Sunday, July 21, 2013

Rabba Main Kya Karoon: Music Review

Rabba Main Kya Karoon Akash Chopra Arshad Warsi
Music Director: Salim-Sulaiman
Starring: Arshad Warsi and Akash Chopra

Salim-Sulaiman are a fabulous duo, creating many famous soundtracks. Its pleasantly surprising to see them come forward for a seemingly small film like Rabba Main Kya Karoon starring newcomer Akash Sharma and Akash Warsi. We expect to see a lot of exciting songs since it revolves around a Dehli wedding.

Khulla Sand kicks off Rabba Main Kya Karoon  in addictive Punjabi number that morphs into something more techno. Salim Merchant's bubbly vocals enhance this delicious rhythm. The only downside to this song are the brief English interludes. This one could be classified as the just the right Punjabi explosion. 4.5/5

We see Benny Dayal paired with our new popular female vocalist, Monali Thakur in Muh Meetha Kara De. This song is along the lines of Race 2's Lat Lag Gaye, but more so a pop techno hybrid. Thakur barely gets a piece of this song, its Dayal for a majority. Its pretty good, but doesn't have that much of distinguishing factor in the sea of songs. 3.5/5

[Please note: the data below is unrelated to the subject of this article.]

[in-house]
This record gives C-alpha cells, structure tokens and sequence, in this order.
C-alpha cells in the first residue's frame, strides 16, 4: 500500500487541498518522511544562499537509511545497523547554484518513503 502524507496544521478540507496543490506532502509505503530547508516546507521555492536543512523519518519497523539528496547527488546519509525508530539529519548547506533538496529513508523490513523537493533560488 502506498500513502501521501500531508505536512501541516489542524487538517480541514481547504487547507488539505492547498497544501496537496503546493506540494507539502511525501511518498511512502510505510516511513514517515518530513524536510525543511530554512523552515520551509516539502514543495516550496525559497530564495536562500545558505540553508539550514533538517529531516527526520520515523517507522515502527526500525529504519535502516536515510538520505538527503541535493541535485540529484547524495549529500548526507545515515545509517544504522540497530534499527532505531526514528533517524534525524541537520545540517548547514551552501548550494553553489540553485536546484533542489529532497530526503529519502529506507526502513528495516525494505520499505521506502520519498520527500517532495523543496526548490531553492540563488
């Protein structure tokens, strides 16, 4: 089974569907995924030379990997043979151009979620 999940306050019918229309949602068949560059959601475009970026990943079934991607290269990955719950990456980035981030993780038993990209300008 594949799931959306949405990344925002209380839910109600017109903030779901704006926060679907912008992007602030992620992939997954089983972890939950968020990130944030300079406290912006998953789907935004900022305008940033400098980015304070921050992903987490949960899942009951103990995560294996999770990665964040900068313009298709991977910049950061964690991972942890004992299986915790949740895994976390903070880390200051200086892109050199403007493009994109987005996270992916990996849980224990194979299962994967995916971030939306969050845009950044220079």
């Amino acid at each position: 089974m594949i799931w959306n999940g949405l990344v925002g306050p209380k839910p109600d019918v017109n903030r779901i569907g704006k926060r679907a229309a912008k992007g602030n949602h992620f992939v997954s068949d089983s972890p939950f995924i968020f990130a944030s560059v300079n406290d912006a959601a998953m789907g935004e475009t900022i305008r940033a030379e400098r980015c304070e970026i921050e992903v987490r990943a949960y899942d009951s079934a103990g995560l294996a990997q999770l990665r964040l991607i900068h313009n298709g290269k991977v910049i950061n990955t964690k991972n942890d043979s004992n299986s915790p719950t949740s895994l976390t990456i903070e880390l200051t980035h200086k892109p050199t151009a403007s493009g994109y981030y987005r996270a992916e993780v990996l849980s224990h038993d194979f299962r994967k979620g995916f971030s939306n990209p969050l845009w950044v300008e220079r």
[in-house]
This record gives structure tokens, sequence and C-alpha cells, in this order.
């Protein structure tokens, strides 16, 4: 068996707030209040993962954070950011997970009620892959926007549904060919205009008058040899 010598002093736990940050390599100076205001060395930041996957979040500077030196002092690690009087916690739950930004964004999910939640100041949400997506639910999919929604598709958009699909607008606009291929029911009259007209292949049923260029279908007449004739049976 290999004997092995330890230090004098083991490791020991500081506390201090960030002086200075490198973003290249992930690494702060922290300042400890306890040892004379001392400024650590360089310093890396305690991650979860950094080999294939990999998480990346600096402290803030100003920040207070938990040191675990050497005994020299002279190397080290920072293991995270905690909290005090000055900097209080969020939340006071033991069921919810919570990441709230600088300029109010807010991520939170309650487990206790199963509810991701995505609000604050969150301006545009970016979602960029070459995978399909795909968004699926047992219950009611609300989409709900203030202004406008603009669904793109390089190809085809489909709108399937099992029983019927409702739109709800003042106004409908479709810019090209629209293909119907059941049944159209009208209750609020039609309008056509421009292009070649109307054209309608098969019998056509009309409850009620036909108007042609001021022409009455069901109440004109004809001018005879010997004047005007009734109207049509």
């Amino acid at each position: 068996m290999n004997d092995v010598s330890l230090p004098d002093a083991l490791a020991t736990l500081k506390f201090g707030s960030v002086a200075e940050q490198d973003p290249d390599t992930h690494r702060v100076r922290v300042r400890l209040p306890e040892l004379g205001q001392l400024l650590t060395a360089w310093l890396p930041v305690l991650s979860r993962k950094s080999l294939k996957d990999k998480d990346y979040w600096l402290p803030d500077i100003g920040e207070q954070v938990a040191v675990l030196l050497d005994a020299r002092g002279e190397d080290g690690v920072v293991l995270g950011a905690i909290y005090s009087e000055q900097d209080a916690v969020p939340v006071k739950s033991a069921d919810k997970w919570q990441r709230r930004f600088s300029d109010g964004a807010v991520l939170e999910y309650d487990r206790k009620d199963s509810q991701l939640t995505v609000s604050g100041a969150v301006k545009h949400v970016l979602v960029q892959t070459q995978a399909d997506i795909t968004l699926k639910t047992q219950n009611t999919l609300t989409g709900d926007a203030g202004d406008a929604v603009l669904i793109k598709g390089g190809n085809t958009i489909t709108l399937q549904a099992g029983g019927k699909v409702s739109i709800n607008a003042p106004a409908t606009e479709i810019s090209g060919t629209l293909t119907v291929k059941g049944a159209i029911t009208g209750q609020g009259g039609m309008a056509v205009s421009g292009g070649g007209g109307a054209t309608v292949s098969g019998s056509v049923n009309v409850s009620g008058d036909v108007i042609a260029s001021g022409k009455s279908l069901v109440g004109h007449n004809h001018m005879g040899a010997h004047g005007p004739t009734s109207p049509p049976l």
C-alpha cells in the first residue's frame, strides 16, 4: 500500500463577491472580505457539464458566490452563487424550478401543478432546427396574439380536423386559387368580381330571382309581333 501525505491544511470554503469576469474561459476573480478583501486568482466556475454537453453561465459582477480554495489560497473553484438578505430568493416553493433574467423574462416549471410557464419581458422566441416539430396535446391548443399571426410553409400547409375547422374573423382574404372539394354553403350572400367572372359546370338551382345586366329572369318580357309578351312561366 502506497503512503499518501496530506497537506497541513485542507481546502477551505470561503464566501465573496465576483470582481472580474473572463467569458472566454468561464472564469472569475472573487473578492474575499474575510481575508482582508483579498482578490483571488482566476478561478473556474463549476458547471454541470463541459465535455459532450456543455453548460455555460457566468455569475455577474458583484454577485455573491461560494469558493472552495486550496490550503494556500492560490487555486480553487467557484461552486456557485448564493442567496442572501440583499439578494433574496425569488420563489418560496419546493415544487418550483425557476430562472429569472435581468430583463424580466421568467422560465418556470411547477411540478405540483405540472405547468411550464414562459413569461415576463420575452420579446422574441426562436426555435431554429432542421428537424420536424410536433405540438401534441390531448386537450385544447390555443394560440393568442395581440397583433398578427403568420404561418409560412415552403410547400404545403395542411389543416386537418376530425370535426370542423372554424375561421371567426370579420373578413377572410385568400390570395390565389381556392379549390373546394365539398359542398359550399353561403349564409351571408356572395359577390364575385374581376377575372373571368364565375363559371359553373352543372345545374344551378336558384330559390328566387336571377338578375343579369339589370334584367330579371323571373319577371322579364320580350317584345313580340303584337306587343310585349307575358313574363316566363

Akash Chopra Shirtless Rabba Main Kya Karoon Bollywood Meme FunnyThe third song is the title song Rabba Main Kya Karoon. This song is sung by a trio of Raj Pandit, Vidhi Sharma, and Benny Dayal. Its very soft and rhythmic featuring light guitar and tabla. Its almost qawaaliesque in instrumentals, like the harmonium at pieces, but doesn't break into a full qawaali. Vidhi Sharma's vocals are refreshing and add a nice twist to the song. This song is truly a pleasant surprise for such a commercial looking album. 4/5